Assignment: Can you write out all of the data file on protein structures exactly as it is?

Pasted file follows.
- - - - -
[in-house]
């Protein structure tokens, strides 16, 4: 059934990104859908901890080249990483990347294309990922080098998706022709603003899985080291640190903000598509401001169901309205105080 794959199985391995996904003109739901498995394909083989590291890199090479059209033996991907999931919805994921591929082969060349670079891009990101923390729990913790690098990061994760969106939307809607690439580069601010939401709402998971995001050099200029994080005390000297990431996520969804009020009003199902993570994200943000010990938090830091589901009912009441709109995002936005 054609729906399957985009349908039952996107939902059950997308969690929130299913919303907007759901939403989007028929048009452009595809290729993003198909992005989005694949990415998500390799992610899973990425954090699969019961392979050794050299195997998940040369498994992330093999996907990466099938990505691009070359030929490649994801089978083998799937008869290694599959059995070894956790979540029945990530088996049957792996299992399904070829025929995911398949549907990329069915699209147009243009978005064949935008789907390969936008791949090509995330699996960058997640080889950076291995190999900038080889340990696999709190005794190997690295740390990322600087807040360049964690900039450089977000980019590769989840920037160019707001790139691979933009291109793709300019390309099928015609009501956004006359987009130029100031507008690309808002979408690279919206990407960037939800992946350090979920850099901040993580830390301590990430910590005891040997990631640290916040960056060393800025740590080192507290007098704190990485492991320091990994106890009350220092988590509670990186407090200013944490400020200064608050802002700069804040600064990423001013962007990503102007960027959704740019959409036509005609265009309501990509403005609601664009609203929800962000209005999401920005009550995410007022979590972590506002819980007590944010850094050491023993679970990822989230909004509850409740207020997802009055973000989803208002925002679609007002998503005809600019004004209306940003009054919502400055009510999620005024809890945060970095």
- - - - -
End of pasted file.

[in-house]
């Protein structure tokens, strides 16, 4: 059934990104859908901890080249990483990347294309990922080098998706022709603003899985080291640190903000598509401001169901309205105080 794959199985391995996904003109739901498995394909083989590291890199090479059209033996991907999931919805994921591929082969060349670079891009990101923390729990913790690098990061994760969106939307809607690439580069601010939401709402998971995001050099200029994080005390000297990431996520969804009020009003199902993570994200943000010990938090830091589901009912009441709109995002936005 054609729906399957985009349908039952996107939902059950997308969690929130299913919303907007759901939403989007028929048009452009595809290729993003198909992005989005694949990415998500390799992610899973990425954090699969019961392979050794050299195997998940040369498994992330093999996907990466099938990505691009070359030929490649994801089978083998799937008869290694599959059995070894956790979540029945990530088996049957792996299992399904070829025929995911398949549907990329069915699209147009243009978005064949935008789907390969936008791949090509995330699996960058997640080889950076291995190999900038080889340990696999709190005794190997690295740390990322600087807040360049964690900039450089977000980019590769989840920037160019707001790139691979933009291109793709300019390309099928015609009501956004006359987009130029100031507008690309808002979408690279919206990407960037939800992946350090979920850099901040993580830390301590990430910590005891040997990631640290916040960056060393800025740590080192507290007098704190990485492991320091990994106890009350220092988590509670990186407090200013944490400020200064608050802002700069804040600064990423001013962007990503102007960027959704740019959409036509005609265009309501990509403005609601664009609203929800962000209005999401920005009550995410007022979590972590506002819980007590944010850094050491023993679970990822989230909004509850409740207020997802009055973000989803208002925002679609007002998503005809600019004004209306940003009054919502400055009510999620005024809890945060970095």